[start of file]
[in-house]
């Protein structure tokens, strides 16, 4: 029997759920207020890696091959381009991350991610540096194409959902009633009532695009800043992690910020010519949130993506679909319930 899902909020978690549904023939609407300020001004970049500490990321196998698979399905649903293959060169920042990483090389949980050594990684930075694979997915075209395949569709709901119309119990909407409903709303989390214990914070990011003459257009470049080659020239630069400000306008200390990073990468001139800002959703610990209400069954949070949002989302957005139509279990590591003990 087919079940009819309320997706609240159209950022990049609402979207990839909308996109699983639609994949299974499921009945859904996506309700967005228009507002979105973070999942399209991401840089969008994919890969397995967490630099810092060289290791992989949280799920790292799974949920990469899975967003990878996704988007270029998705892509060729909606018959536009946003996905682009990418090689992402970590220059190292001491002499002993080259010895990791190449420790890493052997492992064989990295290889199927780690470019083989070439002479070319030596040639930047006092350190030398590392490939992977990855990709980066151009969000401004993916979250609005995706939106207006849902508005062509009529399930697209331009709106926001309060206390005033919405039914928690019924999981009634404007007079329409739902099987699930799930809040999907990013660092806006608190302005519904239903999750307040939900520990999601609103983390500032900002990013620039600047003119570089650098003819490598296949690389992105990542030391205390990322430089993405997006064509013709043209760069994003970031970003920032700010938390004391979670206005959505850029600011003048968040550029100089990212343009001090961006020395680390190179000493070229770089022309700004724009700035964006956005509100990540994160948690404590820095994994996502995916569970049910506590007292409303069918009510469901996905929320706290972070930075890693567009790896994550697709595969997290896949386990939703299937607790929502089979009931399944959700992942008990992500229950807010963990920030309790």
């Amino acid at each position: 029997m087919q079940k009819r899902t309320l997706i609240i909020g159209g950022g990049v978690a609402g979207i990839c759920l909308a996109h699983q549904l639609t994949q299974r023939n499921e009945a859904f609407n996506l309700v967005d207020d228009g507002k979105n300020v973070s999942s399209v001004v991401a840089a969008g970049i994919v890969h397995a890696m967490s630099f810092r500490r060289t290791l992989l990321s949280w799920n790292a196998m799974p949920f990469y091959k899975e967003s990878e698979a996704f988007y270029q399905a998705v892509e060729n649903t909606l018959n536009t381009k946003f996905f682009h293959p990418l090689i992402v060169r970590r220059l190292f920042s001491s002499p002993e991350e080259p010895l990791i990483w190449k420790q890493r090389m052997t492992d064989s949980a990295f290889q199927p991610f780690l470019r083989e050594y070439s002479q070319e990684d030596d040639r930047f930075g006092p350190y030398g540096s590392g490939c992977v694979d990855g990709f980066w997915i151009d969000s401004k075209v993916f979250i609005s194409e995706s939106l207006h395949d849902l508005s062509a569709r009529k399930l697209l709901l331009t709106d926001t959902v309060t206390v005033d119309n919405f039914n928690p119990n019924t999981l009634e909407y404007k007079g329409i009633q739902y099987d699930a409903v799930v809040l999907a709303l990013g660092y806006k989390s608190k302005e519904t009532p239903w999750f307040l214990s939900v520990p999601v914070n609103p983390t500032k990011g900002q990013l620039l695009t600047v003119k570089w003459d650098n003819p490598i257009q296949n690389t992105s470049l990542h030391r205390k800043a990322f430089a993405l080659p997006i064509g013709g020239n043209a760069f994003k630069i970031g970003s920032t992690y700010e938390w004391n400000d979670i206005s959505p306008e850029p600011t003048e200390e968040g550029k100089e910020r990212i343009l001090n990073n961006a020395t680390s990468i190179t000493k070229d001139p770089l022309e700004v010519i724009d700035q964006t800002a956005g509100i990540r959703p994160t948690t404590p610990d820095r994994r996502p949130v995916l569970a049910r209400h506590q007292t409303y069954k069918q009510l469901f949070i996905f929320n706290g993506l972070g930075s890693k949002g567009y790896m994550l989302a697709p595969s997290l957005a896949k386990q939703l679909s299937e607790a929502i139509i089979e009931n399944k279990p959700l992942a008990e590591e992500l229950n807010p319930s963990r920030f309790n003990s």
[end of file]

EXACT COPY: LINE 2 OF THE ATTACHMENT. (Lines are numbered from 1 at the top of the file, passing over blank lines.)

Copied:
């Protein structure tokens, strides 16, 4: 029997759920207020890696091959381009991350991610540096194409959902009633009532695009800043992690910020010519949130993506679909319930 899902909020978690549904023939609407300020001004970049500490990321196998698979399905649903293959060169920042990483090389949980050594990684930075694979997915075209395949569709709901119309119990909407409903709303989390214990914070990011003459257009470049080659020239630069400000306008200390990073990468001139800002959703610990209400069954949070949002989302957005139509279990590591003990 087919079940009819309320997706609240159209950022990049609402979207990839909308996109699983639609994949299974499921009945859904996506309700967005228009507002979105973070999942399209991401840089969008994919890969397995967490630099810092060289290791992989949280799920790292799974949920990469899975967003990878996704988007270029998705892509060729909606018959536009946003996905682009990418090689992402970590220059190292001491002499002993080259010895990791190449420790890493052997492992064989990295290889199927780690470019083989070439002479070319030596040639930047006092350190030398590392490939992977990855990709980066151009969000401004993916979250609005995706939106207006849902508005062509009529399930697209331009709106926001309060206390005033919405039914928690019924999981009634404007007079329409739902099987699930799930809040999907990013660092806006608190302005519904239903999750307040939900520990999601609103983390500032900002990013620039600047003119570089650098003819490598296949690389992105990542030391205390990322430089993405997006064509013709043209760069994003970031970003920032700010938390004391979670206005959505850029600011003048968040550029100089990212343009001090961006020395680390190179000493070229770089022309700004724009700035964006956005509100990540994160948690404590820095994994996502995916569970049910506590007292409303069918009510469901996905929320706290972070930075890693567009790896994550697709595969997290896949386990939703299937607790929502089979009931399944959700992942008990992500229950807010963990920030309790």